Madison Children’s Museum fires employee seen in Hitler costume on State Street

State Street Capitol

MADISON, Wis. — A man seen wearing an Adolf Hitler costume on State Street was fired from his job Tuesday.

The Madison Children’s Museum said in a statement Tuesday that they terminated the man’s employment due to the incident on Halloween weekend. The following statement was issued.

The organization has determined that his continued employment would create an environment at odds with our values and unwelcoming to visitors and staff.

We still hope to facilitate a restorative justice process to redress the harm done to the community while allowing him to understand the effects of his actions and accept accountability.

Madison police said the man has a cognitive impairment.

Police said they received “numerous reports” Saturday about the man during Halloween celebrations. On Monday, the Madison Police Department issued the following statement.

The Madison Police Department is aware of an individual who was in the downtown area dressed as Adolf Hitler on Saturday evening. Numerous reports of this subject had come to MPD on Saturday night, and this individual has received significant attention on social media.

While this display of a costume was certainly offensive and reprehensible, this alone does not rise to a criminal act. MPD took a variety of reports, listening to and empathizing with the individuals that called reporting their concern over this individual’s costume. While the fear and disgust expressed was entirely valid, no reports received by MPD rise to the level of a prosecutable crime. This individual engaged in protected freedoms of speech and expression, and despite the troubling nature of the expression, this alone is not a crime.

In response, MPD was quickly able to identify this individual and made contact with him on Sunday. The individual was interviewed about his conduct, and informed of the issues that he caused in our community. This individual lives in the Madison area, but not in the City of Madison. It has also been confirmed that this person is not a student at the University of Wisconsin Madison. During the course of the investigation, it was also learned that the individual has a cognitive impairment due to a past traumatic brain injury.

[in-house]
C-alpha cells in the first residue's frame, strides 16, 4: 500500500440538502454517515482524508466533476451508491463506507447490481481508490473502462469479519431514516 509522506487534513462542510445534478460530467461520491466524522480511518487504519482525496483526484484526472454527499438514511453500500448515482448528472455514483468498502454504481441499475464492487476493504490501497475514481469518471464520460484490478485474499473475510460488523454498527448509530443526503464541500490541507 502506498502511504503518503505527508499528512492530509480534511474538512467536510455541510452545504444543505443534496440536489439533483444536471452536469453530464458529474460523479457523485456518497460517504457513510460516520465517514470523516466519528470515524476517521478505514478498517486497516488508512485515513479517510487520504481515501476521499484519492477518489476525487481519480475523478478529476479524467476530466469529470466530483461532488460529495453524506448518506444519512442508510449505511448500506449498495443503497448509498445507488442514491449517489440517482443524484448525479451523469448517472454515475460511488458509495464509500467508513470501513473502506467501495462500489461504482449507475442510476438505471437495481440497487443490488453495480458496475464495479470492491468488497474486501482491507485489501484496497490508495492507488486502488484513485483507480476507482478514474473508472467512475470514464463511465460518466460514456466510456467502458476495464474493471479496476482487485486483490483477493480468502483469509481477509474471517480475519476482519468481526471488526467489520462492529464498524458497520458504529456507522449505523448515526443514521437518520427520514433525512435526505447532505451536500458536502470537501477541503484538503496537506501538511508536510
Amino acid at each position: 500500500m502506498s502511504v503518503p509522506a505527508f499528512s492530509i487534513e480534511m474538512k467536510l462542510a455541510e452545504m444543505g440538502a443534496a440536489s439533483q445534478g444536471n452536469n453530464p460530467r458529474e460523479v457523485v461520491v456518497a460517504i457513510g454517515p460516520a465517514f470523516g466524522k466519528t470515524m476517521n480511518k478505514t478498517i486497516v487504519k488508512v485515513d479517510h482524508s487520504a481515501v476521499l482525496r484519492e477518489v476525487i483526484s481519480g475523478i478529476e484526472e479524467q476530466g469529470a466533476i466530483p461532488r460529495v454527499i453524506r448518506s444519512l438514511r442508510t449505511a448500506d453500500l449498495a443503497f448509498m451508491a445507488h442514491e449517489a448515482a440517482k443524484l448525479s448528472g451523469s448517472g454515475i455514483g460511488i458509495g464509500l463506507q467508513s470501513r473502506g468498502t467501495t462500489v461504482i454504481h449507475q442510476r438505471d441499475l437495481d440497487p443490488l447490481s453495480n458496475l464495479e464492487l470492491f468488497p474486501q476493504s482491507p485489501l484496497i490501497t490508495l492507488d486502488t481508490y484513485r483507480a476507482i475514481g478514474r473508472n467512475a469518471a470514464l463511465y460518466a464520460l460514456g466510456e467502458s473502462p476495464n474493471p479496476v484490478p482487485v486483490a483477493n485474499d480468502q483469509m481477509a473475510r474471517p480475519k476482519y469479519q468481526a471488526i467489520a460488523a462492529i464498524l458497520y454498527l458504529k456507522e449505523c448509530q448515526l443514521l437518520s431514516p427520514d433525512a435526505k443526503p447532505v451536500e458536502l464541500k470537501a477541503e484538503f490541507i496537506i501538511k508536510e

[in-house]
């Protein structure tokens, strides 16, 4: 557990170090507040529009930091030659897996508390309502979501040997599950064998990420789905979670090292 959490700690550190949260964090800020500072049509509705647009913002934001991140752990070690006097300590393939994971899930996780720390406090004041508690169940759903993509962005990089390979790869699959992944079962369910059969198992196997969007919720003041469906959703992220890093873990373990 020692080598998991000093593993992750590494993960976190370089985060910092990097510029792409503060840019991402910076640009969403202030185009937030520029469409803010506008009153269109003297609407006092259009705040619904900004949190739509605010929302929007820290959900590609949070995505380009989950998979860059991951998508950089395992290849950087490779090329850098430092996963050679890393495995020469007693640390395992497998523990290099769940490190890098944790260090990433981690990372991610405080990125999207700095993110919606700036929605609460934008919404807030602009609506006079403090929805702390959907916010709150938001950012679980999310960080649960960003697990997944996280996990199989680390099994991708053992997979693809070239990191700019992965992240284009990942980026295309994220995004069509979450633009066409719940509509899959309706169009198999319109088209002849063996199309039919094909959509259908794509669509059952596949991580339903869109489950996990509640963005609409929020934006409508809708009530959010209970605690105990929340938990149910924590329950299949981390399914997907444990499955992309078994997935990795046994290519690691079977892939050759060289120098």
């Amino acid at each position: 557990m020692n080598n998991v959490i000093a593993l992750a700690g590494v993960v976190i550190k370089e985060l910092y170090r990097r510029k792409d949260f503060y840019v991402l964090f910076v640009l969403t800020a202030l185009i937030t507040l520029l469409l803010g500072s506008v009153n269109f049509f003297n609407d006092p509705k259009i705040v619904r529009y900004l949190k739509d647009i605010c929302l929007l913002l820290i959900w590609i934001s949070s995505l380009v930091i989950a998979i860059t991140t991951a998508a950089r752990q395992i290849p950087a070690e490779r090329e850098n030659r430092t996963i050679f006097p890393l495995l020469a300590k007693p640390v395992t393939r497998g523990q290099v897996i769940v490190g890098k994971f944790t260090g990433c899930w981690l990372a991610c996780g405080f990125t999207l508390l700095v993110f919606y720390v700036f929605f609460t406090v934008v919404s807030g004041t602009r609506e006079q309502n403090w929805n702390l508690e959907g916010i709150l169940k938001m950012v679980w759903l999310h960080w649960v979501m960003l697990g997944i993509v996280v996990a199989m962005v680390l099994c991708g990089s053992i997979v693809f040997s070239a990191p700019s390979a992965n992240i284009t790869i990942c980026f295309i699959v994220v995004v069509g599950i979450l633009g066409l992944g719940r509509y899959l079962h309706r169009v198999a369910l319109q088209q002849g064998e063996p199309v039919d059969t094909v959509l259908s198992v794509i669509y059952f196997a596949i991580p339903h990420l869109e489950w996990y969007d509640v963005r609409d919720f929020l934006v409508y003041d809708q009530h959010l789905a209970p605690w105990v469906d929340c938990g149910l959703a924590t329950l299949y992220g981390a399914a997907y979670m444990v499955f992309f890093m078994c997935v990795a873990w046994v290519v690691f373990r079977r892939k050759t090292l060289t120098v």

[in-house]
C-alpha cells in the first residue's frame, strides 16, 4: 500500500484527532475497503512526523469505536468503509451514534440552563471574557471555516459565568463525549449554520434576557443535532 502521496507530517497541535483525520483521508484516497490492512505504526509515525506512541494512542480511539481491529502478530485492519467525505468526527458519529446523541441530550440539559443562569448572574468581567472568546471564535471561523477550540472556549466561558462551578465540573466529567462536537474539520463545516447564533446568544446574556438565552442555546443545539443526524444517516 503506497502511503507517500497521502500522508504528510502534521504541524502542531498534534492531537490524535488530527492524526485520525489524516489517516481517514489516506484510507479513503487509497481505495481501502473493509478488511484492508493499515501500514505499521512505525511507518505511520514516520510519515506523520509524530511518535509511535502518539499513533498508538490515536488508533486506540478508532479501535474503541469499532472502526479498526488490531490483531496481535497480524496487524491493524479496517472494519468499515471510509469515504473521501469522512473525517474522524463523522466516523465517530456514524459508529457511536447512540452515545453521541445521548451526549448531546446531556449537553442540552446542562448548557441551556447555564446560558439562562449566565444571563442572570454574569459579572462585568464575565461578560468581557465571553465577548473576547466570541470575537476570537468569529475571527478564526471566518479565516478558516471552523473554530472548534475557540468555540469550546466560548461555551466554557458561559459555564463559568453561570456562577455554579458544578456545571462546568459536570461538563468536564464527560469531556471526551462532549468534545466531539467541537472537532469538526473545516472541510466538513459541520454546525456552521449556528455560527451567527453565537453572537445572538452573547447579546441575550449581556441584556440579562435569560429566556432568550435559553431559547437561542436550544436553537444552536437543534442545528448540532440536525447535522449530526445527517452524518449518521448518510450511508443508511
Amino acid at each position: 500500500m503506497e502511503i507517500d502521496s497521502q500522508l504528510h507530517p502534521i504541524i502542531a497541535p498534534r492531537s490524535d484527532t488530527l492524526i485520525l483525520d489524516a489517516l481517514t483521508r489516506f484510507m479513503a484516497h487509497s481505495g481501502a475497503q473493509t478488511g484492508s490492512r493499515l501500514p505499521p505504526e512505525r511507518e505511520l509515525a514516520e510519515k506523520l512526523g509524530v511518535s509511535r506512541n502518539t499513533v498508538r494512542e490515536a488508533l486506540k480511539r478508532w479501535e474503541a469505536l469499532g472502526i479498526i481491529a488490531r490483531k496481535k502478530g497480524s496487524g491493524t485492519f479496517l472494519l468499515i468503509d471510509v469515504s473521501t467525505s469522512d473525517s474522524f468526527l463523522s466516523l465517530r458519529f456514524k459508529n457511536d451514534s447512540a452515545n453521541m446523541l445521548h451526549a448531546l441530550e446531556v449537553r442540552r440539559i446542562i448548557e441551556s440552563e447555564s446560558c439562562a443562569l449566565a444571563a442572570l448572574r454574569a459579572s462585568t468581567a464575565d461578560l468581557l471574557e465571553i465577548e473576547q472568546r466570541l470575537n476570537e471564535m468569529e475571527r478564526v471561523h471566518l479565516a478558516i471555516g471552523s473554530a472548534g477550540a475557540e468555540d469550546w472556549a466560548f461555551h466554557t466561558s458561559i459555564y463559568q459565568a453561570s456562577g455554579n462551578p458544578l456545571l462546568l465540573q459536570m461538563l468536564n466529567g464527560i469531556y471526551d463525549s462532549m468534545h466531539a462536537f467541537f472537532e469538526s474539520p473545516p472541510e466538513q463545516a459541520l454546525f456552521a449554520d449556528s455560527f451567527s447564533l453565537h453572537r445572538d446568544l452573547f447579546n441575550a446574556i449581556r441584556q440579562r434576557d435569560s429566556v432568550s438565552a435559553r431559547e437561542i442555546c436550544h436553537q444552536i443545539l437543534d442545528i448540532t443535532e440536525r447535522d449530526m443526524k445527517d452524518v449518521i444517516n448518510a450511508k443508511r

UW-Madison and Jewish student groups issued statements Sunday regarding the incident, which came just over a month after antisemitic messages written in chalk were found at locations around campus.

RELATED: UW-Madison leaders condemn anti-Semitic chalk writings found around campus

In a statement, UW officials said they are aware of the costume.

“UW-Madison stands against antisemitism and all forms of bigotry and discrimination,” officials said. “The incident took place off-campus. While we are still in the process of learning more, to the best of our knowledge, the individual involved is not affiliated with UW-Madison.”

On Monday, the Madison Children’s Museum confirmed that the person is a museum employee. The museum condemned the behavior and said the person was suspended. Museum staff issued the following statement.

As widely reported, Saturday night a man in the Downtown area dressed and otherwise portrayed himself as Hitler. It has come to our attention that this person is a Madison Children’s Museum employee.

This is completely unacceptable and runs counter to everything the museum believes. We stand against antisemitism and all forms of bigotry and discrimination.

He has been suspended while we investigate.

This employee has cognitive disabilities due to a traumatic brain injury. His work with the museum over the past 10 years has been closely supervised, coached, and supported. It is our understanding that he believed his costume to be mocking Hitler.

Regardless of his ongoing employment status, we hope to engage this individual in a restorative justice process that would redress the harm done to the community while allowing him to understand the effects of his actions and accept accountability.